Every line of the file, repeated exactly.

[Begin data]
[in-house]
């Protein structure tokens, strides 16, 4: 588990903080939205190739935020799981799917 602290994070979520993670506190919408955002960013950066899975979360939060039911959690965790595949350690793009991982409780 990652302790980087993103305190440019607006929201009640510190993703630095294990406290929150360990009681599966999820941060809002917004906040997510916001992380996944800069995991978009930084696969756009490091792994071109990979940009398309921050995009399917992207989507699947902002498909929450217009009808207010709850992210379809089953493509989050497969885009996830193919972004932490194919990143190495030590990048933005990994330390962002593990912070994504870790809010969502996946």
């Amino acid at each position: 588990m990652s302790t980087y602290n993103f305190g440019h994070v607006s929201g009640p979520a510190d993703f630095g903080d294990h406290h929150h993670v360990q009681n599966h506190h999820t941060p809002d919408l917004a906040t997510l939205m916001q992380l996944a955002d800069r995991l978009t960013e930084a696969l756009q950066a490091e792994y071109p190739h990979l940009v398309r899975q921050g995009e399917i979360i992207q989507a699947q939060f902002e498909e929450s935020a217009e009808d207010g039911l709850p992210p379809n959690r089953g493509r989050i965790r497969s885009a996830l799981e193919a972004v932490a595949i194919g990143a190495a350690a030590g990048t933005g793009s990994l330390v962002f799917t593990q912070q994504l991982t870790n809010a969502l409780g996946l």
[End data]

[in-house]
């Protein structure tokens, strides 16, 4: 588990903080939205190739935020799981799917 602290994070979520993670506190919408955002960013950066899975979360939060039911959690965790595949350690793009991982409780 990652302790980087993103305190440019607006929201009640510190993703630095294990406290929150360990009681599966999820941060809002917004906040997510916001992380996944800069995991978009930084696969756009490091792994071109990979940009398309921050995009399917992207989507699947902002498909929450217009009808207010709850992210379809089953493509989050497969885009996830193919972004932490194919990143190495030590990048933005990994330390962002593990912070994504870790809010969502996946």
């Amino acid at each position: 588990m990652s302790t980087y602290n993103f305190g440019h994070v607006s929201g009640p979520a510190d993703f630095g903080d294990h406290h929150h993670v360990q009681n599966h506190h999820t941060p809002d919408l917004a906040t997510l939205m916001q992380l996944a955002d800069r995991l978009t960013e930084a696969l756009q950066a490091e792994y071109p190739h990979l940009v398309r899975q921050g995009e399917i979360i992207q989507a699947q939060f902002e498909e929450s935020a217009e009808d207010g039911l709850p992210p379809n959690r089953g493509r989050i965790r497969s885009a996830l799981e193919a972004v932490a595949i194919g990143a190495a350690a030590g990048t933005g793009s990994l330390v962002f799917t593990q912070q994504l991982t870790n809010a969502l409780g996946l």